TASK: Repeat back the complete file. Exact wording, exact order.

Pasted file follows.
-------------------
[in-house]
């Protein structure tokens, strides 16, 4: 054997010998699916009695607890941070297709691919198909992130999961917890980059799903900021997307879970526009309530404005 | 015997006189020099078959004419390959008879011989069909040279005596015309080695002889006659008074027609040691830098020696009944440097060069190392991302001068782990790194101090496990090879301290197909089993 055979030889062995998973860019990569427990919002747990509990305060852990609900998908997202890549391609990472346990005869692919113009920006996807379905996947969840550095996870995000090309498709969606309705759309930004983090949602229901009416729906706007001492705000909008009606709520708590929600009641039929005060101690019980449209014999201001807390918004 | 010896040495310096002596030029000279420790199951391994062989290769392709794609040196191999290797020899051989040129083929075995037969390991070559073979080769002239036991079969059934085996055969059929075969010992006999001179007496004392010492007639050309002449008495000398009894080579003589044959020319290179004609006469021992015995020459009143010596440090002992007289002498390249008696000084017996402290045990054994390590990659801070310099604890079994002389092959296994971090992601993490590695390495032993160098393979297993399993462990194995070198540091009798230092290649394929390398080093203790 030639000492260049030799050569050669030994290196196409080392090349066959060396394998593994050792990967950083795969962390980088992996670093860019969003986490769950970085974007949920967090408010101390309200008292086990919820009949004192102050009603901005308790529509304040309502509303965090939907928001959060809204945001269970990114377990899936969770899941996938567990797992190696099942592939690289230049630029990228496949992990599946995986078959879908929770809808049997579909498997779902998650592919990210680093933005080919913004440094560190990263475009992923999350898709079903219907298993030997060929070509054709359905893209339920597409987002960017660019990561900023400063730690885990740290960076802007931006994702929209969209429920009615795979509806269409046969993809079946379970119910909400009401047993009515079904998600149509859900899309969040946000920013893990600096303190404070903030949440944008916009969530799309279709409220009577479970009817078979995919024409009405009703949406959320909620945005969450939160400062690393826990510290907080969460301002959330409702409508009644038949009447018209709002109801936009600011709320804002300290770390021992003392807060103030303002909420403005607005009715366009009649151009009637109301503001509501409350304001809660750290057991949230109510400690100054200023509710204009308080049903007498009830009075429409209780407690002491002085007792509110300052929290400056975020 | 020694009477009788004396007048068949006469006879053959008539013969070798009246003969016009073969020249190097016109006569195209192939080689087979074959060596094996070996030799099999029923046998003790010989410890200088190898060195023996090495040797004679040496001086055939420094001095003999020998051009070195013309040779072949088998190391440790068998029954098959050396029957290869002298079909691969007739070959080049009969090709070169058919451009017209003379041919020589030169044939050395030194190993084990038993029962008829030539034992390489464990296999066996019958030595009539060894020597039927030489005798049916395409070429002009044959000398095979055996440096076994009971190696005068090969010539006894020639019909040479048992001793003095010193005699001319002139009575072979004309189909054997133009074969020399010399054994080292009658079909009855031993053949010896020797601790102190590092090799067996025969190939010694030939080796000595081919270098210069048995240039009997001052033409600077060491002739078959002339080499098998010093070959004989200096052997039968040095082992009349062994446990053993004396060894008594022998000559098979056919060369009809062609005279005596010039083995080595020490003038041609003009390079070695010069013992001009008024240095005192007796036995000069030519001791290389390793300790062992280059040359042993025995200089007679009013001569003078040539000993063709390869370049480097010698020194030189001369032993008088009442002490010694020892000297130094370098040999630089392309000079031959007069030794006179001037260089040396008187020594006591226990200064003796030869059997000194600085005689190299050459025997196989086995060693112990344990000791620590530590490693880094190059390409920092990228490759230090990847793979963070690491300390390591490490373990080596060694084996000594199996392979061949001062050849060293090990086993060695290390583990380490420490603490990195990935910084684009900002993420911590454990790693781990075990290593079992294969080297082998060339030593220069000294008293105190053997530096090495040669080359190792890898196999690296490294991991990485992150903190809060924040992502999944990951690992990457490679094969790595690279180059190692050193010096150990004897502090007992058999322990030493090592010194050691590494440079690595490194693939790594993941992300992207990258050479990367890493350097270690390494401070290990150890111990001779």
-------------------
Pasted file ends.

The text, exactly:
[in-house]
């Protein structure tokens, strides 16, 4: 054997010998699916009695607890941070297709691919198909992130999961917890980059799903900021997307879970526009309530404005 | 015997006189020099078959004419390959008879011989069909040279005596015309080695002889006659008074027609040691830098020696009944440097060069190392991302001068782990790194101090496990090879301290197909089993 055979030889062995998973860019990569427990919002747990509990305060852990609900998908997202890549391609990472346990005869692919113009920006996807379905996947969840550095996870995000090309498709969606309705759309930004983090949602229901009416729906706007001492705000909008009606709520708590929600009641039929005060101690019980449209014999201001807390918004 | 010896040495310096002596030029000279420790199951391994062989290769392709794609040196191999290797020899051989040129083929075995037969390991070559073979080769002239036991079969059934085996055969059929075969010992006999001179007496004392010492007639050309002449008495000398009894080579003589044959020319290179004609006469021992015995020459009143010596440090002992007289002498390249008696000084017996402290045990054994390590990659801070310099604890079994002389092959296994971090992601993490590695390495032993160098393979297993399993462990194995070198540091009798230092290649394929390398080093203790 030639000492260049030799050569050669030994290196196409080392090349066959060396394998593994050792990967950083795969962390980088992996670093860019969003986490769950970085974007949920967090408010101390309200008292086990919820009949004192102050009603901005308790529509304040309502509303965090939907928001959060809204945001269970990114377990899936969770899941996938567990797992190696099942592939690289230049630029990228496949992990599946995986078959879908929770809808049997579909498997779902998650592919990210680093933005080919913004440094560190990263475009992923999350898709079903219907298993030997060929070509054709359905893209339920597409987002960017660019990561900023400063730690885990740290960076802007931006994702929209969209429920009615795979509806269409046969993809079946379970119910909400009401047993009515079904998600149509859900899309969040946000920013893990600096303190404070903030949440944008916009969530799309279709409220009577479970009817078979995919024409009405009703949406959320909620945005969450939160400062690393826990510290907080969460301002959330409702409508009644038949009447018209709002109801936009600011709320804002300290770390021992003392807060103030303002909420403005607005009715366009009649151009009637109301503001509501409350304001809660750290057991949230109510400690100054200023509710204009308080049903007498009830009075429409209780407690002491002085007792509110300052929290400056975020 | 020694009477009788004396007048068949006469006879053959008539013969070798009246003969016009073969020249190097016109006569195209192939080689087979074959060596094996070996030799099999029923046998003790010989410890200088190898060195023996090495040797004679040496001086055939420094001095003999020998051009070195013309040779072949088998190391440790068998029954098959050396029957290869002298079909691969007739070959080049009969090709070169058919451009017209003379041919020589030169044939050395030194190993084990038993029962008829030539034992390489464990296999066996019958030595009539060894020597039927030489005798049916395409070429002009044959000398095979055996440096076994009971190696005068090969010539006894020639019909040479048992001793003095010193005699001319002139009575072979004309189909054997133009074969020399010399054994080292009658079909009855031993053949010896020797601790102190590092090799067996025969190939010694030939080796000595081919270098210069048995240039009997001052033409600077060491002739078959002339080499098998010093070959004989200096052997039968040095082992009349062994446990053993004396060894008594022998000559098979056919060369009809062609005279005596010039083995080595020490003038041609003009390079070695010069013992001009008024240095005192007796036995000069030519001791290389390793300790062992280059040359042993025995200089007679009013001569003078040539000993063709390869370049480097010698020194030189001369032993008088009442002490010694020892000297130094370098040999630089392309000079031959007069030794006179001037260089040396008187020594006591226990200064003796030869059997000194600085005689190299050459025997196989086995060693112990344990000791620590530590490693880094190059390409920092990228490759230090990847793979963070690491300390390591490490373990080596060694084996000594199996392979061949001062050849060293090990086993060695290390583990380490420490603490990195990935910084684009900002993420911590454990790693781990075990290593079992294969080297082998060339030593220069000294008293105190053997530096090495040669080359190792890898196999690296490294991991990485992150903190809060924040992502999944990951690992990457490679094969790595690279180059190692050193010096150990004897502090007992058999322990030493090592010194050691590494440079690595490194693939790594993941992300992207990258050479990367890493350097270690390494401070290990150890111990001779």